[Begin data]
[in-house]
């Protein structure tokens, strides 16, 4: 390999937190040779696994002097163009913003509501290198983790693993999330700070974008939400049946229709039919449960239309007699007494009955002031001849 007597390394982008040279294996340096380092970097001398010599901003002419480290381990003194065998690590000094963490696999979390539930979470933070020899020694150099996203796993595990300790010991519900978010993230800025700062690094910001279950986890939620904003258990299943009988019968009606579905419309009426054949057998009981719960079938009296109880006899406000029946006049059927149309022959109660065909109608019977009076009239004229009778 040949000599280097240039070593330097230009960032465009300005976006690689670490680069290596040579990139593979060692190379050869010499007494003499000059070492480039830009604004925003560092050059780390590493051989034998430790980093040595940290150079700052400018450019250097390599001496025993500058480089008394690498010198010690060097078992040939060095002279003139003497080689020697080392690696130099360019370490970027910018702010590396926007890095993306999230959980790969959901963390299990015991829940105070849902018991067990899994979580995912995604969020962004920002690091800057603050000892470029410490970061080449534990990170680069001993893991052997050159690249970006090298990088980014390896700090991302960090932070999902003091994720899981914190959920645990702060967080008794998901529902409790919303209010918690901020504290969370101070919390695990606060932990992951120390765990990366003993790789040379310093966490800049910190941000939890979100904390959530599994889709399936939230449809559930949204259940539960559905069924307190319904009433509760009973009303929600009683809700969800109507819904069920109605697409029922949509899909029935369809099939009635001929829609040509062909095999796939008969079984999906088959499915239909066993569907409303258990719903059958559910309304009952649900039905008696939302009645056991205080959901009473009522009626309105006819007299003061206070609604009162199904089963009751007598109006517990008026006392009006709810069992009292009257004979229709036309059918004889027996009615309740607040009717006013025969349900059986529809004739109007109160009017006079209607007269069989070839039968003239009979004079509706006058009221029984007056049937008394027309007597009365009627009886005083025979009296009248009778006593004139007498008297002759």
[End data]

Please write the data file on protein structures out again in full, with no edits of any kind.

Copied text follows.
[in-house]
């Protein structure tokens, strides 16, 4: 390999937190040779696994002097163009913003509501290198983790693993999330700070974008939400049946229709039919449960239309007699007494009955002031001849 007597390394982008040279294996340096380092970097001398010599901003002419480290381990003194065998690590000094963490696999979390539930979470933070020899020694150099996203796993595990300790010991519900978010993230800025700062690094910001279950986890939620904003258990299943009988019968009606579905419309009426054949057998009981719960079938009296109880006899406000029946006049059927149309022959109660065909109608019977009076009239004229009778 040949000599280097240039070593330097230009960032465009300005976006690689670490680069290596040579990139593979060692190379050869010499007494003499000059070492480039830009604004925003560092050059780390590493051989034998430790980093040595940290150079700052400018450019250097390599001496025993500058480089008394690498010198010690060097078992040939060095002279003139003497080689020697080392690696130099360019370490970027910018702010590396926007890095993306999230959980790969959901963390299990015991829940105070849902018991067990899994979580995912995604969020962004920002690091800057603050000892470029410490970061080449534990990170680069001993893991052997050159690249970006090298990088980014390896700090991302960090932070999902003091994720899981914190959920645990702060967080008794998901529902409790919303209010918690901020504290969370101070919390695990606060932990992951120390765990990366003993790789040379310093966490800049910190941000939890979100904390959530599994889709399936939230449809559930949204259940539960559905069924307190319904009433509760009973009303929600009683809700969800109507819904069920109605697409029922949509899909029935369809099939009635001929829609040509062909095999796939008969079984999906088959499915239909066993569907409303258990719903059958559910309304009952649900039905008696939302009645056991205080959901009473009522009626309105006819007299003061206070609604009162199904089963009751007598109006517990008026006392009006709810069992009292009257004979229709036309059918004889027996009615309740607040009717006013025969349900059986529809004739109007109160009017006079209607007269069989070839039968003239009979004079509706006058009221029984007056049937008394027309007597009365009627009886005083025979009296009248009778006593004139007498008297002759």